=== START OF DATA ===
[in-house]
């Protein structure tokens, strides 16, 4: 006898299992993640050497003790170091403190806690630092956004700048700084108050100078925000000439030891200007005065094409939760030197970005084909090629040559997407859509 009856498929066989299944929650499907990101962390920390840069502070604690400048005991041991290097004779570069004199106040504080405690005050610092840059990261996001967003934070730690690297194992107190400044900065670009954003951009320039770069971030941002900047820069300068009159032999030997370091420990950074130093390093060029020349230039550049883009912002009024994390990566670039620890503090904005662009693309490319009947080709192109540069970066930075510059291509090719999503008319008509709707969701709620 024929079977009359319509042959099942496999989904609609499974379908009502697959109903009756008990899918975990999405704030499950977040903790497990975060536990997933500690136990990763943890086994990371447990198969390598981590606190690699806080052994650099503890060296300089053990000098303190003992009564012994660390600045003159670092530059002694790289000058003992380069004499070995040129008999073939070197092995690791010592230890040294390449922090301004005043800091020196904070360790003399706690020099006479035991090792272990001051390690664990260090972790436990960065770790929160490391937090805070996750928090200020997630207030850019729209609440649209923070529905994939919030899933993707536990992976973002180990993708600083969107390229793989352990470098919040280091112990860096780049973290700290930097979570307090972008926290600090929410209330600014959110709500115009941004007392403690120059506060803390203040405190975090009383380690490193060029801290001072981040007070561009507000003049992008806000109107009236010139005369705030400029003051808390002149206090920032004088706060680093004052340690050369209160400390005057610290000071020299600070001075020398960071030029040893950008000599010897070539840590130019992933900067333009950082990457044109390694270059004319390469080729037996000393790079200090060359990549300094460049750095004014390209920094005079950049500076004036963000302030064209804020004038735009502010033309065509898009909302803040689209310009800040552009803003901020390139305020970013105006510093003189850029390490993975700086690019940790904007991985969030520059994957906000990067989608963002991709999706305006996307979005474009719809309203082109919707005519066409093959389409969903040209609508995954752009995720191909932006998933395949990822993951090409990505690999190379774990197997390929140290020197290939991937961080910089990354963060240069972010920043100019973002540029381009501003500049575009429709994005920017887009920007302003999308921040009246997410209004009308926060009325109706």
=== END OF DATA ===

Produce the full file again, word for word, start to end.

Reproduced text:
[in-house]
């Protein structure tokens, strides 16, 4: 006898299992993640050497003790170091403190806690630092956004700048700084108050100078925000000439030891200007005065094409939760030197970005084909090629040559997407859509 009856498929066989299944929650499907990101962390920390840069502070604690400048005991041991290097004779570069004199106040504080405690005050610092840059990261996001967003934070730690690297194992107190400044900065670009954003951009320039770069971030941002900047820069300068009159032999030997370091420990950074130093390093060029020349230039550049883009912002009024994390990566670039620890503090904005662009693309490319009947080709192109540069970066930075510059291509090719999503008319008509709707969701709620 024929079977009359319509042959099942496999989904609609499974379908009502697959109903009756008990899918975990999405704030499950977040903790497990975060536990997933500690136990990763943890086994990371447990198969390598981590606190690699806080052994650099503890060296300089053990000098303190003992009564012994660390600045003159670092530059002694790289000058003992380069004499070995040129008999073939070197092995690791010592230890040294390449922090301004005043800091020196904070360790003399706690020099006479035991090792272990001051390690664990260090972790436990960065770790929160490391937090805070996750928090200020997630207030850019729209609440649209923070529905994939919030899933993707536990992976973002180990993708600083969107390229793989352990470098919040280091112990860096780049973290700290930097979570307090972008926290600090929410209330600014959110709500115009941004007392403690120059506060803390203040405190975090009383380690490193060029801290001072981040007070561009507000003049992008806000109107009236010139005369705030400029003051808390002149206090920032004088706060680093004052340690050369209160400390005057610290000071020299600070001075020398960071030029040893950008000599010897070539840590130019992933900067333009950082990457044109390694270059004319390469080729037996000393790079200090060359990549300094460049750095004014390209920094005079950049500076004036963000302030064209804020004038735009502010033309065509898009909302803040689209310009800040552009803003901020390139305020970013105006510093003189850029390490993975700086690019940790904007991985969030520059994957906000990067989608963002991709999706305006996307979005474009719809309203082109919707005519066409093959389409969903040209609508995954752009995720191909932006998933395949990822993951090409990505690999190379774990197997390929140290020197290939991937961080910089990354963060240069972010920043100019973002540029381009501003500049575009429709994005920017887009920007302003999308921040009246997410209004009308926060009325109706």